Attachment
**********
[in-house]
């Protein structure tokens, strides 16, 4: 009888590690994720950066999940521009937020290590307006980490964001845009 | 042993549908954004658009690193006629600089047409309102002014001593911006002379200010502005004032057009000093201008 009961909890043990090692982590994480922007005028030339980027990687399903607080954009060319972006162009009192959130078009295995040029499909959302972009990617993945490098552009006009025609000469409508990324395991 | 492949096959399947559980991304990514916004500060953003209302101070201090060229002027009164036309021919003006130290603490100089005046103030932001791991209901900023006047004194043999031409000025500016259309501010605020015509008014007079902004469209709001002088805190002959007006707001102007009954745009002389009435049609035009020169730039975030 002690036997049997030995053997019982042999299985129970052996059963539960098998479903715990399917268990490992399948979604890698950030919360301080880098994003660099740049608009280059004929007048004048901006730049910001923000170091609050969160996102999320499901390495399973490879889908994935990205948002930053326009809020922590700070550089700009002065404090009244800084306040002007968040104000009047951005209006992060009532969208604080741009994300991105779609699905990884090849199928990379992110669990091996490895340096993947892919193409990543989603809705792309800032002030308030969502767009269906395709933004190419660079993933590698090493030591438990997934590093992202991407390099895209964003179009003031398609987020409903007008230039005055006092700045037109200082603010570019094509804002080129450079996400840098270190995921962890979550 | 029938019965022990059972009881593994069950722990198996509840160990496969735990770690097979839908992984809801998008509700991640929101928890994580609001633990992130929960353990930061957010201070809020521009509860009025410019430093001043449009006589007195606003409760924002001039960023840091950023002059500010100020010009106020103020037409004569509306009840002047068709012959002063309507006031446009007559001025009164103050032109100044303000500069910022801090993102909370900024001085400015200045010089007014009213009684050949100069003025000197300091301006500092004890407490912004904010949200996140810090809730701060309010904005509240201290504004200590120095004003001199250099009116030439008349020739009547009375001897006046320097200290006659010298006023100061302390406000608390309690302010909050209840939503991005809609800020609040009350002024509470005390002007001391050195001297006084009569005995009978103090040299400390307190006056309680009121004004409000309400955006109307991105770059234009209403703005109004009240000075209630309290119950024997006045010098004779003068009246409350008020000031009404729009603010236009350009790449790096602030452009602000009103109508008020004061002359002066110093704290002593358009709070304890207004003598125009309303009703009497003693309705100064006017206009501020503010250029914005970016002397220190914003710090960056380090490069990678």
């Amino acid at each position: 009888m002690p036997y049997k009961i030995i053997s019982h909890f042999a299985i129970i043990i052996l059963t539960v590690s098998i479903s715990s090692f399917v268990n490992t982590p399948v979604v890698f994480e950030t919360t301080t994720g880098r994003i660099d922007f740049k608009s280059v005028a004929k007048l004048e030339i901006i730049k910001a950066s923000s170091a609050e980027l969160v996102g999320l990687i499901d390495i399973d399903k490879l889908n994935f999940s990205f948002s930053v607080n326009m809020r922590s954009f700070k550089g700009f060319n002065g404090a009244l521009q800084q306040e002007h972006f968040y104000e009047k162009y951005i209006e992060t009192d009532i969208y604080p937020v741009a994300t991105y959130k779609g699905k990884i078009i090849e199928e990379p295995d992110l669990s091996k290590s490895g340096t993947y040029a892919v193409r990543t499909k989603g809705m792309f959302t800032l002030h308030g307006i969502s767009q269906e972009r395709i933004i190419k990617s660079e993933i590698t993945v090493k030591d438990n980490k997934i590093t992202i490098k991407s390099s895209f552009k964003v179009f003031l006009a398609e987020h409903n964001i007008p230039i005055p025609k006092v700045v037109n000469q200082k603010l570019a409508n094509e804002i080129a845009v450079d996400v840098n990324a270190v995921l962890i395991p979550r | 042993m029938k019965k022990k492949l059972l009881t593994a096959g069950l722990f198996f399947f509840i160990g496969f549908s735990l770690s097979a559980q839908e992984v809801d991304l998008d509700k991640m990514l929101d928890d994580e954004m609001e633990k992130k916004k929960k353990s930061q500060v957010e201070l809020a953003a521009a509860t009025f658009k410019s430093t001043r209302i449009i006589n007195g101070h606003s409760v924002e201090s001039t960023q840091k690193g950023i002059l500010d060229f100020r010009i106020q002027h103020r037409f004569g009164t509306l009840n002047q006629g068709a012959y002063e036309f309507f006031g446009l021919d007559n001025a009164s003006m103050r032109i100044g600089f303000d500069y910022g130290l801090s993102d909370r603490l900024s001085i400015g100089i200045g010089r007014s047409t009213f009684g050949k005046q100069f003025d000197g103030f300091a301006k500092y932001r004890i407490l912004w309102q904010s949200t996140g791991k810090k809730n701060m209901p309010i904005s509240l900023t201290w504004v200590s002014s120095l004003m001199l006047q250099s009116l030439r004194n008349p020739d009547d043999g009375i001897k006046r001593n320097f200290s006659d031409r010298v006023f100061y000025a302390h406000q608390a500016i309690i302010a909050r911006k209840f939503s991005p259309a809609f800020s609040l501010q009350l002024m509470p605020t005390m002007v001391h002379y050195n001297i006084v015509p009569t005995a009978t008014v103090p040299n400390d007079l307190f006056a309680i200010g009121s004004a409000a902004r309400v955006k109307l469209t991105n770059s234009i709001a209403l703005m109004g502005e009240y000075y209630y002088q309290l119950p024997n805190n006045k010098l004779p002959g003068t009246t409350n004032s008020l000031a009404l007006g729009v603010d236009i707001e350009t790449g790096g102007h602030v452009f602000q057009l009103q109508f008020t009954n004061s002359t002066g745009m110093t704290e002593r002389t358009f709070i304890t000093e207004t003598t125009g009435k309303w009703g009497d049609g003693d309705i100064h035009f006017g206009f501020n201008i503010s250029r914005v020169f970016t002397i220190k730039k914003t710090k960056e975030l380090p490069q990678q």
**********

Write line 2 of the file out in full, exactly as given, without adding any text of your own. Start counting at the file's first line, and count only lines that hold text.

């Protein structure tokens, strides 16, 4: 009888590690994720950066999940521009937020290590307006980490964001845009 | 042993549908954004658009690193006629600089047409309102002014001593911006002379200010502005004032057009000093201008 009961909890043990090692982590994480922007005028030339980027990687399903607080954009060319972006162009009192959130078009295995040029499909959302972009990617993945490098552009006009025609000469409508990324395991 | 492949096959399947559980991304990514916004500060953003209302101070201090060229002027009164036309021919003006130290603490100089005046103030932001791991209901900023006047004194043999031409000025500016259309501010605020015509008014007079902004469209709001002088805190002959007006707001102007009954745009002389009435049609035009020169730039975030 002690036997049997030995053997019982042999299985129970052996059963539960098998479903715990399917268990490992399948979604890698950030919360301080880098994003660099740049608009280059004929007048004048901006730049910001923000170091609050969160996102999320499901390495399973490879889908994935990205948002930053326009809020922590700070550089700009002065404090009244800084306040002007968040104000009047951005209006992060009532969208604080741009994300991105779609699905990884090849199928990379992110669990091996490895340096993947892919193409990543989603809705792309800032002030308030969502767009269906395709933004190419660079993933590698090493030591438990997934590093992202991407390099895209964003179009003031398609987020409903007008230039005055006092700045037109200082603010570019094509804002080129450079996400840098270190995921962890979550 | 029938019965022990059972009881593994069950722990198996509840160990496969735990770690097979839908992984809801998008509700991640929101928890994580609001633990992130929960353990930061957010201070809020521009509860009025410019430093001043449009006589007195606003409760924002001039960023840091950023002059500010100020010009106020103020037409004569509306009840002047068709012959002063309507006031446009007559001025009164103050032109100044303000500069910022801090993102909370900024001085400015200045010089007014009213009684050949100069003025000197300091301006500092004890407490912004904010949200996140810090809730701060309010904005509240201290504004200590120095004003001199250099009116030439008349020739009547009375001897006046320097200290006659010298006023100061302390406000608390309690302010909050209840939503991005809609800020609040009350002024509470005390002007001391050195001297006084009569005995009978103090040299400390307190006056309680009121004004409000309400955006109307991105770059234009209403703005109004009240000075209630309290119950024997006045010098004779003068009246409350008020000031009404729009603010236009350009790449790096602030452009602000009103109508008020004061002359002066110093704290002593358009709070304890207004003598125009309303009703009497003693309705100064006017206009501020503010250029914005970016002397220190914003710090960056380090490069990678």